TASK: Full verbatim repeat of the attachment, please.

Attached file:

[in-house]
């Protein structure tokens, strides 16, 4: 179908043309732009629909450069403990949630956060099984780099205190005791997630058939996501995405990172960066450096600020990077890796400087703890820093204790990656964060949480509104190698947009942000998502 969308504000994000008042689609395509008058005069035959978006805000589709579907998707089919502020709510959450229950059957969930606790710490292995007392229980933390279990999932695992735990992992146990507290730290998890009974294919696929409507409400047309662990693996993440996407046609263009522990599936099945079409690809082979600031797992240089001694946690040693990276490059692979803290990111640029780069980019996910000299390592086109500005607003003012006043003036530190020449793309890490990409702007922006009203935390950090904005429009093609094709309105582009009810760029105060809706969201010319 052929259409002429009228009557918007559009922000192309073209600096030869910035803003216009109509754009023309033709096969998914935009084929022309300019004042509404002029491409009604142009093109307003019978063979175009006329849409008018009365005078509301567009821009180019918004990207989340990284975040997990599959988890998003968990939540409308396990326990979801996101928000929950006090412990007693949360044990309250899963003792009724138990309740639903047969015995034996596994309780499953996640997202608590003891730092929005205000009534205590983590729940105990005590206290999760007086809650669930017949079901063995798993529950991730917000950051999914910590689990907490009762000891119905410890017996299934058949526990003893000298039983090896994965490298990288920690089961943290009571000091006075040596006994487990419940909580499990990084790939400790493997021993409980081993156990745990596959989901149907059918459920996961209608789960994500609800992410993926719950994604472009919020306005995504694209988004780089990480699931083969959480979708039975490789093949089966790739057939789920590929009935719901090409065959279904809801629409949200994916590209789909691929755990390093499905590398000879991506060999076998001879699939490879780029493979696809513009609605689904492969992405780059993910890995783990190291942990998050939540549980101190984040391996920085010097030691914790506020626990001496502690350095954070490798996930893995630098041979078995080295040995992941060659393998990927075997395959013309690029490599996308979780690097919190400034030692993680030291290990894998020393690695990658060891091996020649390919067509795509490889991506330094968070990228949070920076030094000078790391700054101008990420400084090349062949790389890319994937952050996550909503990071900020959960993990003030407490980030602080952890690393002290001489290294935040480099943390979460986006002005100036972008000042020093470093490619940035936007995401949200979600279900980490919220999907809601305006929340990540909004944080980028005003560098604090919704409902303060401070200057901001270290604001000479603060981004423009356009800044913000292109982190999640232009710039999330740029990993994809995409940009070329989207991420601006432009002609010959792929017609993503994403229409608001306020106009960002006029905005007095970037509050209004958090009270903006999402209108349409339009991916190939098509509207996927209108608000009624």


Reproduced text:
[in-house]
């Protein structure tokens, strides 16, 4: 179908043309732009629909450069403990949630956060099984780099205190005791997630058939996501995405990172960066450096600020990077890796400087703890820093204790990656964060949480509104190698947009942000998502 969308504000994000008042689609395509008058005069035959978006805000589709579907998707089919502020709510959450229950059957969930606790710490292995007392229980933390279990999932695992735990992992146990507290730290998890009974294919696929409507409400047309662990693996993440996407046609263009522990599936099945079409690809082979600031797992240089001694946690040693990276490059692979803290990111640029780069980019996910000299390592086109500005607003003012006043003036530190020449793309890490990409702007922006009203935390950090904005429009093609094709309105582009009810760029105060809706969201010319 052929259409002429009228009557918007559009922000192309073209600096030869910035803003216009109509754009023309033709096969998914935009084929022309300019004042509404002029491409009604142009093109307003019978063979175009006329849409008018009365005078509301567009821009180019918004990207989340990284975040997990599959988890998003968990939540409308396990326990979801996101928000929950006090412990007693949360044990309250899963003792009724138990309740639903047969015995034996596994309780499953996640997202608590003891730092929005205000009534205590983590729940105990005590206290999760007086809650669930017949079901063995798993529950991730917000950051999914910590689990907490009762000891119905410890017996299934058949526990003893000298039983090896994965490298990288920690089961943290009571000091006075040596006994487990419940909580499990990084790939400790493997021993409980081993156990745990596959989901149907059918459920996961209608789960994500609800992410993926719950994604472009919020306005995504694209988004780089990480699931083969959480979708039975490789093949089966790739057939789920590929009935719901090409065959279904809801629409949200994916590209789909691929755990390093499905590398000879991506060999076998001879699939490879780029493979696809513009609605689904492969992405780059993910890995783990190291942990998050939540549980101190984040391996920085010097030691914790506020626990001496502690350095954070490798996930893995630098041979078995080295040995992941060659393998990927075997395959013309690029490599996308979780690097919190400034030692993680030291290990894998020393690695990658060891091996020649390919067509795509490889991506330094968070990228949070920076030094000078790391700054101008990420400084090349062949790389890319994937952050996550909503990071900020959960993990003030407490980030602080952890690393002290001489290294935040480099943390979460986006002005100036972008000042020093470093490619940035936007995401949200979600279900980490919220999907809601305006929340990540909004944080980028005003560098604090919704409902303060401070200057901001270290604001000479603060981004423009356009800044913000292109982190999640232009710039999330740029990993994809995409940009070329989207991420601006432009002609010959792929017609993503994403229409608001306020106009960002006029905005007095970037509050209004958090009270903006999402209108349409339009991916190939098509509207996927209108608000009624």